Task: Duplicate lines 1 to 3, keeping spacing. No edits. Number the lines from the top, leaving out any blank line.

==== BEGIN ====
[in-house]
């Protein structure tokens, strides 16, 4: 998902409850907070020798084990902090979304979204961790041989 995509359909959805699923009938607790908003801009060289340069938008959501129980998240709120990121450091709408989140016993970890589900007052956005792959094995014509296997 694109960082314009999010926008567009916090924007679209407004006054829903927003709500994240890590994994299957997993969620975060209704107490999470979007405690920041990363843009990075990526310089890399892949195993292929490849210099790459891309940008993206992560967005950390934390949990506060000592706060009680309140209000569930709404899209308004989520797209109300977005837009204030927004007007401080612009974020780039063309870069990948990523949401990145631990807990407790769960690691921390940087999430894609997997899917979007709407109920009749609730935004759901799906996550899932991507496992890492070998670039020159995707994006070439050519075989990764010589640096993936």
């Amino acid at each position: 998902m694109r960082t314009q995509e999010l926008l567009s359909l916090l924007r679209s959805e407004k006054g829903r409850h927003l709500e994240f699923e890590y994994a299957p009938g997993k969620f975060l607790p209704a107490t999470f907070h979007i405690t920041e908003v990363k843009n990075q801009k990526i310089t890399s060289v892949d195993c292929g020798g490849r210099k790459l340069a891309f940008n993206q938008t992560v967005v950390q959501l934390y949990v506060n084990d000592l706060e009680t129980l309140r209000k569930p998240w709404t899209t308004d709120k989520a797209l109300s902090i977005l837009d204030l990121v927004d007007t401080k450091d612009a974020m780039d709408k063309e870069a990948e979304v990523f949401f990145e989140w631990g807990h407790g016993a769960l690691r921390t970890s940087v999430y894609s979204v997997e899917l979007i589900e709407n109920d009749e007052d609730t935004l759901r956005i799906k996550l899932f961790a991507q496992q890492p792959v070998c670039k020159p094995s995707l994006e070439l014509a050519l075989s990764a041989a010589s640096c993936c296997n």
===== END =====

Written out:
[in-house]
């Protein structure tokens, strides 16, 4: 998902409850907070020798084990902090979304979204961790041989 995509359909959805699923009938607790908003801009060289340069938008959501129980998240709120990121450091709408989140016993970890589900007052956005792959094995014509296997 694109960082314009999010926008567009916090924007679209407004006054829903927003709500994240890590994994299957997993969620975060209704107490999470979007405690920041990363843009990075990526310089890399892949195993292929490849210099790459891309940008993206992560967005950390934390949990506060000592706060009680309140209000569930709404899209308004989520797209109300977005837009204030927004007007401080612009974020780039063309870069990948990523949401990145631990807990407790769960690691921390940087999430894609997997899917979007709407109920009749609730935004759901799906996550899932991507496992890492070998670039020159995707994006070439050519075989990764010589640096993936």
């Amino acid at each position: 998902m694109r960082t314009q995509e999010l926008l567009s359909l916090l924007r679209s959805e407004k006054g829903r409850h927003l709500e994240f699923e890590y994994a299957p009938g997993k969620f975060l607790p209704a107490t999470f907070h979007i405690t920041e908003v990363k843009n990075q801009k990526i310089t890399s060289v892949d195993c292929g020798g490849r210099k790459l340069a891309f940008n993206q938008t992560v967005v950390q959501l934390y949990v506060n084990d000592l706060e009680t129980l309140r209000k569930p998240w709404t899209t308004d709120k989520a797209l109300s902090i977005l837009d204030l990121v927004d007007t401080k450091d612009a974020m780039d709408k063309e870069a990948e979304v990523f949401f990145e989140w631990g807990h407790g016993a769960l690691r921390t970890s940087v999430y894609s979204v997997e899917l979007i589900e709407n109920d009749e007052d609730t935004l759901r956005i799906k996550l899932f961790a991507q496992q890492p792959v070998c670039k020159p094995s995707l994006e070439l014509a050519l075989s990764a041989a010589s640096c993936c296997n």